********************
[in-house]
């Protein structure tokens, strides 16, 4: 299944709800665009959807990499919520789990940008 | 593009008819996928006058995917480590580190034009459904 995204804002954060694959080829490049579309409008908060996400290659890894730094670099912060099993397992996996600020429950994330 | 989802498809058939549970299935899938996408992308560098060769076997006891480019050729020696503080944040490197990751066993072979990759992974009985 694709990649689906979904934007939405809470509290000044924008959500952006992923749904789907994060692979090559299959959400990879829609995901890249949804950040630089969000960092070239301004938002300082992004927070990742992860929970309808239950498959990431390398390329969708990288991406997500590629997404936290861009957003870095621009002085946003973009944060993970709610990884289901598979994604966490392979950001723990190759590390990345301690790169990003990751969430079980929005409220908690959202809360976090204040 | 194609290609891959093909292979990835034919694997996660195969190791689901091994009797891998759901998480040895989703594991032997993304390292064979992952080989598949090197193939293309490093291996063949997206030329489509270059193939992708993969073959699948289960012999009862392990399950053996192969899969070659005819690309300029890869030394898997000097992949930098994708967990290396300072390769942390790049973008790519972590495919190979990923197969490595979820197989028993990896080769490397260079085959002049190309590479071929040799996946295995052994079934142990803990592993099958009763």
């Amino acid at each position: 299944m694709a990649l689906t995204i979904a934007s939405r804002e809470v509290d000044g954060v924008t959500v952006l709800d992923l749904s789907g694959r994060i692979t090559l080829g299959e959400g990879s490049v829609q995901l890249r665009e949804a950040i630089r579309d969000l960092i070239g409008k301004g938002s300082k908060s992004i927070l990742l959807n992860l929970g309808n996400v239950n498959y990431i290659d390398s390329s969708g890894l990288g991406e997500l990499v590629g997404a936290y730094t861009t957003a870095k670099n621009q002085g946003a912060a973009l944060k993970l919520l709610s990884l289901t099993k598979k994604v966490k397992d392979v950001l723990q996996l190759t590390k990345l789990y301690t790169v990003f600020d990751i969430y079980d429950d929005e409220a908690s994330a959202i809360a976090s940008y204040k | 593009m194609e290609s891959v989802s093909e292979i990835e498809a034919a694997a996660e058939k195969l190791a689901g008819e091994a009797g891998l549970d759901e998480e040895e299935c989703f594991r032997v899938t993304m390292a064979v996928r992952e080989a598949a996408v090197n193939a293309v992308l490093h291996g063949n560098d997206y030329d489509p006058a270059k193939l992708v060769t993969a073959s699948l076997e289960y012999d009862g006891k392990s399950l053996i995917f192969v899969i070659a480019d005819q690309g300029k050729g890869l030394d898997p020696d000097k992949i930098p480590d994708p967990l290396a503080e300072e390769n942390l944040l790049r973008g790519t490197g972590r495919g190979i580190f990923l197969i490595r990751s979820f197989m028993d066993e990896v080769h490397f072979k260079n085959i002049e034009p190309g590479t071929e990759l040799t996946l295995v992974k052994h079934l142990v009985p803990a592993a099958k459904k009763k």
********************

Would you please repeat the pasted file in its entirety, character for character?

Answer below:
[in-house]
């Protein structure tokens, strides 16, 4: 299944709800665009959807990499919520789990940008 | 593009008819996928006058995917480590580190034009459904 995204804002954060694959080829490049579309409008908060996400290659890894730094670099912060099993397992996996600020429950994330 | 989802498809058939549970299935899938996408992308560098060769076997006891480019050729020696503080944040490197990751066993072979990759992974009985 694709990649689906979904934007939405809470509290000044924008959500952006992923749904789907994060692979090559299959959400990879829609995901890249949804950040630089969000960092070239301004938002300082992004927070990742992860929970309808239950498959990431390398390329969708990288991406997500590629997404936290861009957003870095621009002085946003973009944060993970709610990884289901598979994604966490392979950001723990190759590390990345301690790169990003990751969430079980929005409220908690959202809360976090204040 | 194609290609891959093909292979990835034919694997996660195969190791689901091994009797891998759901998480040895989703594991032997993304390292064979992952080989598949090197193939293309490093291996063949997206030329489509270059193939992708993969073959699948289960012999009862392990399950053996192969899969070659005819690309300029890869030394898997000097992949930098994708967990290396300072390769942390790049973008790519972590495919190979990923197969490595979820197989028993990896080769490397260079085959002049190309590479071929040799996946295995052994079934142990803990592993099958009763």
């Amino acid at each position: 299944m694709a990649l689906t995204i979904a934007s939405r804002e809470v509290d000044g954060v924008t959500v952006l709800d992923l749904s789907g694959r994060i692979t090559l080829g299959e959400g990879s490049v829609q995901l890249r665009e949804a950040i630089r579309d969000l960092i070239g409008k301004g938002s300082k908060s992004i927070l990742l959807n992860l929970g309808n996400v239950n498959y990431i290659d390398s390329s969708g890894l990288g991406e997500l990499v590629g997404a936290y730094t861009t957003a870095k670099n621009q002085g946003a912060a973009l944060k993970l919520l709610s990884l289901t099993k598979k994604v966490k397992d392979v950001l723990q996996l190759t590390k990345l789990y301690t790169v990003f600020d990751i969430y079980d429950d929005e409220a908690s994330a959202i809360a976090s940008y204040k | 593009m194609e290609s891959v989802s093909e292979i990835e498809a034919a694997a996660e058939k195969l190791a689901g008819e091994a009797g891998l549970d759901e998480e040895e299935c989703f594991r032997v899938t993304m390292a064979v996928r992952e080989a598949a996408v090197n193939a293309v992308l490093h291996g063949n560098d997206y030329d489509p006058a270059k193939l992708v060769t993969a073959s699948l076997e289960y012999d009862g006891k392990s399950l053996i995917f192969v899969i070659a480019d005819q690309g300029k050729g890869l030394d898997p020696d000097k992949i930098p480590d994708p967990l290396a503080e300072e390769n942390l944040l790049r973008g790519t490197g972590r495919g190979i580190f990923l197969i490595r990751s979820f197989m028993d066993e990896v080769h490397f072979k260079n085959i002049e034009p190309g590479t071929e990759l040799t996946l295995v992974k052994h079934l142990v009985p803990a592993a099958k459904k009763k």